3. It’s Got Full Motocross Suspension Travel

Honda CRF450L Dual Sport Motorcycle

When we glanced at the spec sheets for the all the new CRF’s that Honda announced together, we were obviously focused on the L, but we were curious to see how it compared to the all new CRF450X as well, since the X is the pure off-road version of the bike. We saw that the X and L had different numbers for the seat height and ground clearance with the L being 0.3 inches lower on both. Reaching out to Honda, they confirmed that all the CRF450s have the same suspension travel: 12.01 inches in front and 12.36 inches in the rear. The reason the L is lower than the X is the increased weight of the L and different internal suspension settings.

4. It Makes a Lot More Than 24 Horsepower

There was a rumor going around that this bike only made 24 hp and we can say that is completely false. It looks like a European Honda site mistakenly posted the CRF250L’s hp number for the 450L’s. We asked Honda for a publishable HP number for the 450L and they said it was in the 40s. For dirt bikes, Honda (all OEM’s actually) don’t give out HP numbers since there are so many variables in dyno’ing the bikes. Also, Honda added that there is only a 4 hp difference between the X and L and that the cams and cam timing are exactly the same.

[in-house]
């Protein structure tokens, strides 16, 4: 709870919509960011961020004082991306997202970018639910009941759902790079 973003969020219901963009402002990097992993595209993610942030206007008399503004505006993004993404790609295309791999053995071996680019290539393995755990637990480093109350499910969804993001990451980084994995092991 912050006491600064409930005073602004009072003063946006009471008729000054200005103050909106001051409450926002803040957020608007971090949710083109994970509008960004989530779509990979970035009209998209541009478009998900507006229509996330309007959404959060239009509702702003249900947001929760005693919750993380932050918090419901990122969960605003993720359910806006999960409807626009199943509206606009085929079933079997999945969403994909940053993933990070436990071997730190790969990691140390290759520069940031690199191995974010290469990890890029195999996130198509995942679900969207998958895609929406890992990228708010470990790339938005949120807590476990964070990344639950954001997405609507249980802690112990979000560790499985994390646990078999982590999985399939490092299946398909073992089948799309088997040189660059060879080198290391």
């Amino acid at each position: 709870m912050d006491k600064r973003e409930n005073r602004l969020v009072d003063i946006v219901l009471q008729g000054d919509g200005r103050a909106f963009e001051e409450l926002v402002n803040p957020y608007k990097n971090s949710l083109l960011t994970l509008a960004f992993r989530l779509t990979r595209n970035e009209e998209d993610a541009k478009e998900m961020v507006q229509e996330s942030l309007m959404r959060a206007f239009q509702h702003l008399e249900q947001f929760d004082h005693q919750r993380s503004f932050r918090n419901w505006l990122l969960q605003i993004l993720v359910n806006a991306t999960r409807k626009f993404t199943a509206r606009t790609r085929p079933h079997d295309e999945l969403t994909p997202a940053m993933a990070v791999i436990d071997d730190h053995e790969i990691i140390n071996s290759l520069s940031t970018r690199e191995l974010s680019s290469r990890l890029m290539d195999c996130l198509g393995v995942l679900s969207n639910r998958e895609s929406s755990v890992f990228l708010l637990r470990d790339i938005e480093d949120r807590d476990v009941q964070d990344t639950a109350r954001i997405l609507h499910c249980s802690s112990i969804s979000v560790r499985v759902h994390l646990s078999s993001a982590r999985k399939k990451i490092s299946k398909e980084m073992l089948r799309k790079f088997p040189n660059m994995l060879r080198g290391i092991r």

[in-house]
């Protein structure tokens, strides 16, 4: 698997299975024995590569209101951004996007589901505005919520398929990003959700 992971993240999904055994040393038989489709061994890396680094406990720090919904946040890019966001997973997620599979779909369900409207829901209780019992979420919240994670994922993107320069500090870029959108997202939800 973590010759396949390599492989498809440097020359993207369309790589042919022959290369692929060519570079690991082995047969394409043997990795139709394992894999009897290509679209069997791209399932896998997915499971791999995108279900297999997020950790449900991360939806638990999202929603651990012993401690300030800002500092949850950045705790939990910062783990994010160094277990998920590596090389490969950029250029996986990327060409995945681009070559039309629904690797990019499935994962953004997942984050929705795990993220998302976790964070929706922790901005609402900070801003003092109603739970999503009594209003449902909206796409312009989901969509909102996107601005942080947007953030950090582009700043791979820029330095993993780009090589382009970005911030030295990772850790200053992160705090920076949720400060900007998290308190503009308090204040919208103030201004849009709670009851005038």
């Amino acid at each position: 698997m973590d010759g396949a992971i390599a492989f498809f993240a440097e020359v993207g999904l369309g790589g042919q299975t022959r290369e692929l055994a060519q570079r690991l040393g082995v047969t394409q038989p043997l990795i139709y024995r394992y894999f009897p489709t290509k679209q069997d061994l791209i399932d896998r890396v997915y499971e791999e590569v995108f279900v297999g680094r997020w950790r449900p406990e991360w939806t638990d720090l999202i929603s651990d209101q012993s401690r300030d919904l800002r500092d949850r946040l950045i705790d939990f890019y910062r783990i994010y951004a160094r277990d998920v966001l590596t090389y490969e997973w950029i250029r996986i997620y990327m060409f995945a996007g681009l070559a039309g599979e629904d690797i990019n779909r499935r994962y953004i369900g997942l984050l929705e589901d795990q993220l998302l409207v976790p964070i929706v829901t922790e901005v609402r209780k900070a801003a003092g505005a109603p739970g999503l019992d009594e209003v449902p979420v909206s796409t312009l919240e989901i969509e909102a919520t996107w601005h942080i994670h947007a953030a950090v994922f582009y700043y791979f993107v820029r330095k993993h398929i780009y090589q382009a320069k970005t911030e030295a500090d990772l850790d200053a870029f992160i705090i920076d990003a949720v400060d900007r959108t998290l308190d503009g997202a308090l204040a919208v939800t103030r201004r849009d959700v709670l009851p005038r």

Honda CRF450L Dual Sport Motorcycle

5. It Still Has Dirt Bike Maintenance Intervals

While being based on the motocross bike is a huge plus for performance, what does it mean for maintenance? We asked Honda and they said that the CRF450L has an oil change interval of 600 miles and a valve check interval of 1,800 miles. While that seems short when viewed as a street bike, when thinking about trail bikes or dirt-bike-based dual-sports, that’s changing the oil after six 100-mile rides, which is well within reason. Plus, OEM recommendations are notoriously conservative. If you plan on cruising down dirt roads at a quarter throttle, you aren’t stressing the engine like blasting single track at race pace.